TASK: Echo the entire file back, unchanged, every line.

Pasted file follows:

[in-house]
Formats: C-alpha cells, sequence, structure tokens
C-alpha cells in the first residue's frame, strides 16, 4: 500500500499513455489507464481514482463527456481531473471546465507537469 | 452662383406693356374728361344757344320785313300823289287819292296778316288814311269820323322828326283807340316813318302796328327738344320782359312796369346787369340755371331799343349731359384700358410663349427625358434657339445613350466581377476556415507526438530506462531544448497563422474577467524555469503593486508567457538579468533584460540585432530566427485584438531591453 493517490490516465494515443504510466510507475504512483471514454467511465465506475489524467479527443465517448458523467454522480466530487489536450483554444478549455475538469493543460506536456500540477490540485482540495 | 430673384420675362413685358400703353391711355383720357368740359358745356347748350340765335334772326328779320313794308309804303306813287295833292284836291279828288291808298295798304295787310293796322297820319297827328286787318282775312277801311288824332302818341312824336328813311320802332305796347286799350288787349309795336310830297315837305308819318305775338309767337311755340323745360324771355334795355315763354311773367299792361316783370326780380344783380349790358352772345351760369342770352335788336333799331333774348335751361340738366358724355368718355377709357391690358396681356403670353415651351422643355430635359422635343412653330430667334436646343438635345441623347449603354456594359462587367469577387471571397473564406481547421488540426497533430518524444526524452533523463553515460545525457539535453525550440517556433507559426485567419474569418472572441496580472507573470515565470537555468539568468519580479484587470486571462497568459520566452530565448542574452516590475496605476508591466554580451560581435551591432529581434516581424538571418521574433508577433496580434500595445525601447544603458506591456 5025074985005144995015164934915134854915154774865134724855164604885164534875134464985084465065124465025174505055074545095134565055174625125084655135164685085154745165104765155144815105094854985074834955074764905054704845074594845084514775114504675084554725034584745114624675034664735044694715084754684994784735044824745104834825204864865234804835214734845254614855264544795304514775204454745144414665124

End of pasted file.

[in-house]
Formats: C-alpha cells, sequence, structure tokens
C-alpha cells in the first residue's frame, strides 16, 4: 500500500499513455489507464481514482463527456481531473471546465507537469 | 452662383406693356374728361344757344320785313300823289287819292296778316288814311269820323322828326283807340316813318302796328327738344320782359312796369346787369340755371331799343349731359384700358410663349427625358434657339445613350466581377476556415507526438530506462531544448497563422474577467524555469503593486508567457538579468533584460540585432530566427485584438531591453 493517490490516465494515443504510466510507475504512483471514454467511465465506475489524467479527443465517448458523467454522480466530487489536450483554444478549455475538469493543460506536456500540477490540485482540495 | 430673384420675362413685358400703353391711355383720357368740359358745356347748350340765335334772326328779320313794308309804303306813287295833292284836291279828288291808298295798304295787310293796322297820319297827328286787318282775312277801311288824332302818341312824336328813311320802332305796347286799350288787349309795336310830297315837305308819318305775338309767337311755340323745360324771355334795355315763354311773367299792361316783370326780380344783380349790358352772345351760369342770352335788336333799331333774348335751361340738366358724355368718355377709357391690358396681356403670353415651351422643355430635359422635343412653330430667334436646343438635345441623347449603354456594359462587367469577387471571397473564406481547421488540426497533430518524444526524452533523463553515460545525457539535453525550440517556433507559426485567419474569418472572441496580472507573470515565470537555468539568468519580479484587470486571462497568459520566452530565448542574452516590475496605476508591466554580451560581435551591432529581434516581424538571418521574433508577433496580434500595445525601447544603458506591456 5025074985005144995015164934915134854915154774865134724855164604885164534875134464985084465065124465025174505055074545095134565055174625125084655135164685085154745165104765155144815105094854985074834955074764905054704845074594845084514775114504675084554725034584745114624675034664735044694715084754684994784735044824745104834825204864865234804835214734845254614855264544795304514775204454745144414665124